September 24, 1863: Warner Valley
[Today] our friends showed us some hot springs and other curiosities of the region. We rode through the woods and chaparral for some miles. First came the Boiling Lake, a lake of about four acres of hot water, boiling furiously in many places, and clouds of steam rising from it. Around it the steam issued from hundreds of jets. The rocks have been decomposed by these agencies, and the bed of the lake is of thin, fine clay, which bubbles and sputters like some titanic mush kettle.Two miles from these are the Steamboat Springs, where steam and hot water issue from hundreds of places. There is a pool of boiling water in the canyon, about two rods across, in which there is a mass of water and steam rising, in jets, often six to eight feet high, splashing and roaring incessantly, while clouds of steam roll away up the canyon. Wherever you climb over the bowlders around this you feel hot steam puffing out around you and hear the hissing and gurgling everywhere beneath your feet. We have been in a volcanic region for some days and these springs show that it is not entirely cooled underneath yet.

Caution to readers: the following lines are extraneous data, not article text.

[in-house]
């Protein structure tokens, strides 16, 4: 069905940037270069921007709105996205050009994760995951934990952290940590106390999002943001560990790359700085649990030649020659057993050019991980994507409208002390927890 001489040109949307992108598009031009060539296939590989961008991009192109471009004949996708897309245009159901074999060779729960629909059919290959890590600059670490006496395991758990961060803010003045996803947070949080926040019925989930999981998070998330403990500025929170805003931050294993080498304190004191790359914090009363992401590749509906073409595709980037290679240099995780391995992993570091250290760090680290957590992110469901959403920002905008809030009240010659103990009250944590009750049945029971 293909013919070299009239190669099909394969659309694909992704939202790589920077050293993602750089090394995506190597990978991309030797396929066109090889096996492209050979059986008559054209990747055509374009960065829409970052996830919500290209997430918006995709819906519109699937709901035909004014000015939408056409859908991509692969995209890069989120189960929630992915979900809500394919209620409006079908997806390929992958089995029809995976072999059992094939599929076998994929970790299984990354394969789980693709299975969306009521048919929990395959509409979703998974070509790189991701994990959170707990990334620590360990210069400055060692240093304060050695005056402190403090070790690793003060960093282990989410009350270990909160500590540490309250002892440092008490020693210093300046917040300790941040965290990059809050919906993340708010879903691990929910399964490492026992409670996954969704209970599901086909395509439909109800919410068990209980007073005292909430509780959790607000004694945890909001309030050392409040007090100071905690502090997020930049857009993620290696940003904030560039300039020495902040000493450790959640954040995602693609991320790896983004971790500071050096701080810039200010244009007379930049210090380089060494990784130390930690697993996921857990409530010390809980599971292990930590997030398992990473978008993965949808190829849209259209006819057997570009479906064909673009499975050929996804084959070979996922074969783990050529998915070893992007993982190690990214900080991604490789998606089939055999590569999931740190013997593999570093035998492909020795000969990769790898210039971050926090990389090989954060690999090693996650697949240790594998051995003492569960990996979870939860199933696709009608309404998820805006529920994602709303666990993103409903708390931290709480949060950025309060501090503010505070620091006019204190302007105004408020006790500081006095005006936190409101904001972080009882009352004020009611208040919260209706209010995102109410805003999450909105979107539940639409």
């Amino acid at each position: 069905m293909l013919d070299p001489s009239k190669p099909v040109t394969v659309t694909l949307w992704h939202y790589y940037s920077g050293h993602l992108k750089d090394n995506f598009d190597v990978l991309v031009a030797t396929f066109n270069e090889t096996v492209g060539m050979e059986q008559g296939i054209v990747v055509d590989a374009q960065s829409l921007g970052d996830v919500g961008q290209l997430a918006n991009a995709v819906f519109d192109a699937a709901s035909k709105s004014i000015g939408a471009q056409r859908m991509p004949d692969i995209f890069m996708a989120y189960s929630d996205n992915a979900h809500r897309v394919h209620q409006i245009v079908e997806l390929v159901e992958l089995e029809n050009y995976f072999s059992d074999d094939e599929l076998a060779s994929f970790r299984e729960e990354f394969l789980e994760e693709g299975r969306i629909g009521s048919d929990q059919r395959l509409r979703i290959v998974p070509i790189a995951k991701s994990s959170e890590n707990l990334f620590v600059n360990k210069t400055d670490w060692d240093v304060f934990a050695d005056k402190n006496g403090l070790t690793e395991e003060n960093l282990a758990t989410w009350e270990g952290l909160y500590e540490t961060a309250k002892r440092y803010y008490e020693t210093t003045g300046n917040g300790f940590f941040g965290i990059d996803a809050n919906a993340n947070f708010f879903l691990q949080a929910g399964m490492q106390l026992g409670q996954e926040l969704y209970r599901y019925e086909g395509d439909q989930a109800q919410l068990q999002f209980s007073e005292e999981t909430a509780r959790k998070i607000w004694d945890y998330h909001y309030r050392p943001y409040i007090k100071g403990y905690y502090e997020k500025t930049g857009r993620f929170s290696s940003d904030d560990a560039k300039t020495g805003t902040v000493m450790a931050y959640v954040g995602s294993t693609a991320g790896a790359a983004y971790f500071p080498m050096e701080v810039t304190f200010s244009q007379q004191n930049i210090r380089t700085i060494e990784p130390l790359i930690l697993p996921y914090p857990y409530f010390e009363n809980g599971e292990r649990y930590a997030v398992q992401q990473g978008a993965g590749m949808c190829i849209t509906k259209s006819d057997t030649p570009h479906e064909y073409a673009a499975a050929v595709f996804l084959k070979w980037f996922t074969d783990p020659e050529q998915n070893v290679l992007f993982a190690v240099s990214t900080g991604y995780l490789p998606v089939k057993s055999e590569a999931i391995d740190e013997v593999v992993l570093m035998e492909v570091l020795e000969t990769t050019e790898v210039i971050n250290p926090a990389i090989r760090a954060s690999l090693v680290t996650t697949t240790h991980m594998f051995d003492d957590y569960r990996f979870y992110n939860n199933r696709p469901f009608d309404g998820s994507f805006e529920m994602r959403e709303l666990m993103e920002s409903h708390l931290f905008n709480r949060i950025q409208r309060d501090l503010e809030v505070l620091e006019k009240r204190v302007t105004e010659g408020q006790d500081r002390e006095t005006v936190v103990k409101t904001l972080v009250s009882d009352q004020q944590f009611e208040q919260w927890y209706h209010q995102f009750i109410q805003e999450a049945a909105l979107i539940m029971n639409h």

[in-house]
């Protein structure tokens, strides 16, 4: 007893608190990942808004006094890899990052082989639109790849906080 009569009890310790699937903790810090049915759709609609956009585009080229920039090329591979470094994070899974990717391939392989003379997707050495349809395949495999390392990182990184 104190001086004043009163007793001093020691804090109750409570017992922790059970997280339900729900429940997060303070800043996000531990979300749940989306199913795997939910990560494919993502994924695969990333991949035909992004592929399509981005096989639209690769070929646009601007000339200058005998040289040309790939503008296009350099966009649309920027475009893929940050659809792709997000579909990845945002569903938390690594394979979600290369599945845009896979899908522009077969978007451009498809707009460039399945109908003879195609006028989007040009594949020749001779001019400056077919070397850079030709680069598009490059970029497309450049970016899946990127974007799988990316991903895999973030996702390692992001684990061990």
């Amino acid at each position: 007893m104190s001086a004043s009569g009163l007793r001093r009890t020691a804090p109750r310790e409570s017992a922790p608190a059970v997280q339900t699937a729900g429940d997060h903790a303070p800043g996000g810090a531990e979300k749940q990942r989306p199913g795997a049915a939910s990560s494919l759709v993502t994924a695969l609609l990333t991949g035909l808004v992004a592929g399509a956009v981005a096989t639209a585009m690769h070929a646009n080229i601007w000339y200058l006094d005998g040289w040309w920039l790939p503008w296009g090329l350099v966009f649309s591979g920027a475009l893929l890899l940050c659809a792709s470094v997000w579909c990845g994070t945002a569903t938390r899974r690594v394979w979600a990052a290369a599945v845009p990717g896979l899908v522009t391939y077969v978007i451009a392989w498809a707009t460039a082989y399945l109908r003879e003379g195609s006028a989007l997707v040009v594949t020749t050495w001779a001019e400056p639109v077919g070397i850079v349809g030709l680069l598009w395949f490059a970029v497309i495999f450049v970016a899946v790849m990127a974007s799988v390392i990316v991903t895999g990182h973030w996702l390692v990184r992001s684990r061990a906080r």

Thence we went to Willow Lake, a pretty little sheet of water embosomed in the hills. It abounds in trout. The rest had come there in the morning and had caught near two hundred of them. We stopped a little while and I caught my first trout. We returned from our rough ride, tired and hungry, and dined again at the camp of our friends. We made great havoc in the trout and venison, then spent a lively evening around their bright camp fire of huge logs. We returned to our camp, and the thermometer sank…to 15°.